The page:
I flew into San Diego on Sunday night around 7:00 p.m. local time. I was pretty exhausted from 9 hours of travelling, and I really just wanted to see the ocean before I went to bed. I went looking for the hotel shuttle but eventually settled for a $20 Crazy Taxi blast through the downtown area before finally getting to my hotel. This accomplished two things: first, I got super motion sick as expected; second, I did get a glimpse of the whole area and what I believe to be was the ocean. Cool.

A view right outside my hotel

I woke up extremely early Monday, at what I believe was 5:00 a.m. local time. This is right around when I usually start getting woken up by Audrey and Ellie as she prepares to leave for work, as it was 8:00 a.m. EST. By 5:30 I was awake enough to chat with Ellie as she drove to work. I decided I probably should try to get more sleep, but by 7:00 a.m. I knew it wasn't happening. I unpacked a little bit, grabbed my Vibrams, and headed out.

I really wanted to get to the ocean. I think it might be something hardwired into me from when I was little. One of the first things we always did when we got to Cape Cod was to head to the ocean. I assume it was to just check and make sure it was still there. Thus, by natural instinct, I started my morning run to what I thought was just a couple of miles away.

By the time I got out of my hotel's little bay area, I realized how much of an endeavor I really was about to start. At around two miles, I had just gotten to Sea World, and I stopped to ask a security guard how far the ocean was. He kind of looked at me, then slightly grinned and said "Oh, just about three more miles straight up the road." Seriously? . . . By my math, this little run to the ocean was now going to be a ten-mile run, and that's if the guy estimated right.

Let me tell you, he was pretty spot on. After running parallel to the Sea World parking lots for a good forty-five minutes—and no, that is not an exaggeration—I stopped to ask myself if I really had it in me to go all the way there. The problem, you see, was I knew I could get there . . . but getting back was going to be the problem. Normally when I run, I try to make a loop, not a beeline straight away.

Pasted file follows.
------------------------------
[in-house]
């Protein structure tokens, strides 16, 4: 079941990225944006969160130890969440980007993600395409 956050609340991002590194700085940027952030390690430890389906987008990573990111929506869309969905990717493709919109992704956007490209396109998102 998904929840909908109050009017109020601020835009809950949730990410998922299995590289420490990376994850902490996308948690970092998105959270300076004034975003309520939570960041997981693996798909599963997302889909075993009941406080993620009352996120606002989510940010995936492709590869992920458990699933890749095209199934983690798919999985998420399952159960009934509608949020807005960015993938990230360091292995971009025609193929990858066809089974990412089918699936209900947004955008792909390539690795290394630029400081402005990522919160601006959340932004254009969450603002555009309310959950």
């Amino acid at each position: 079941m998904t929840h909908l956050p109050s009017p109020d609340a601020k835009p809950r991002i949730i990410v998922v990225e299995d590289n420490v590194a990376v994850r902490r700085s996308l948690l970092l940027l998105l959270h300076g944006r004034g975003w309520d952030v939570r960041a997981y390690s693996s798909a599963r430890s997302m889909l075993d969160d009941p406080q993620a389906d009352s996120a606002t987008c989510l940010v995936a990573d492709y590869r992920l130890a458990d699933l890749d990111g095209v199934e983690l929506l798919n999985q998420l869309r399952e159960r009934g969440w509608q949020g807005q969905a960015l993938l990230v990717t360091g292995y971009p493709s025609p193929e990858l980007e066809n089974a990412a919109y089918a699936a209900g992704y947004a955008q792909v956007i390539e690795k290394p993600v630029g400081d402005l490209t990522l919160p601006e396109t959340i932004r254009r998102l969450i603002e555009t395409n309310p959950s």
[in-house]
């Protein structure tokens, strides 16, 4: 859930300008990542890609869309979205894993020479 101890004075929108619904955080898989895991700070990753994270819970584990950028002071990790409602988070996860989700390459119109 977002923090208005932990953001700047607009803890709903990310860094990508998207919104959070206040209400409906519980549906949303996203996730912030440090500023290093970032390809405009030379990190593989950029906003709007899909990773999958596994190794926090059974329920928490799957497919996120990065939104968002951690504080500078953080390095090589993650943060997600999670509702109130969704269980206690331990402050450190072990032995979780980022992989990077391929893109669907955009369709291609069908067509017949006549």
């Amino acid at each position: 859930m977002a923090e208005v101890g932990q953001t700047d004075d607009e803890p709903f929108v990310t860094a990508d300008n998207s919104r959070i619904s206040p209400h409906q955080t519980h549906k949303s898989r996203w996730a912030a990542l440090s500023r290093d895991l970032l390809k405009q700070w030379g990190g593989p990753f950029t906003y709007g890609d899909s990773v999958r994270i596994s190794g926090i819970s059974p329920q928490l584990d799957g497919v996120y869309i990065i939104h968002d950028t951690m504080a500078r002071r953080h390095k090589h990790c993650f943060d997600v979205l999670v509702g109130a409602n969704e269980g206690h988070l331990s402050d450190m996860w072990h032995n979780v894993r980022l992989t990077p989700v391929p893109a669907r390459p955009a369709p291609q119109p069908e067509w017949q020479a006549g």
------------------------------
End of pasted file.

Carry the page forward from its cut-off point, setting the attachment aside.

A view overlooking Mission Bay

I decided that I really couldn't make the journey, and, defeated, I turned around. I made it all of one-tenth of a mile back to the hotel when I once again stopped and thought, "no, **** this, I am seeing the mother ****** ocean." I kept going at a slight trot, completely drained. I can honestly say I am not used to 70-degree sunny weather. The sun sapped my energy. I needed hydration and something to eat pretty badly as I was already an hour into the trip. Luckily, the local surfer neighborhood had an open Subway, so I totally ate fresh. Chugging half a bottle of water and scarfing an oatmeal cookie, I made it to the stupid ocean.

It must be genetic to feel the need to have to see the ocean right away.

Honestly, the Pacific Ocean looks pretty much the same as the Atlantic Ocean. Pretty wide and open, and pretty blueish greenish blackish. . . . I was pretty happy to see some dolphins swimming close to shore, as well as the homeless guy sleeping on the beach. I suppose being a bum in California beats the hell out of being one in Buffalo.

My return trip was pretty uneventful, as I had conserved some water for the way back. I was completely drained, but at least I knew the route to take and approximately how far I had to go. All in all, it was around a 15-kilometer run, just under 10 miles. I have to be honest, I did walk more than I usually do, but I tried to keep up at least a trot the majority of the time.

I got back to the hotel over two hours after I had left . . . completely drained. Luckily I found some fruit juice and a muffin—the food of champions right there. After all that, I am pretty happy. It felt great to get a ridiculous run under my belt before the clock hit 10:00 a.m. I also felt like I accomplished something by seeing the stupid ocean. My dad will be proud.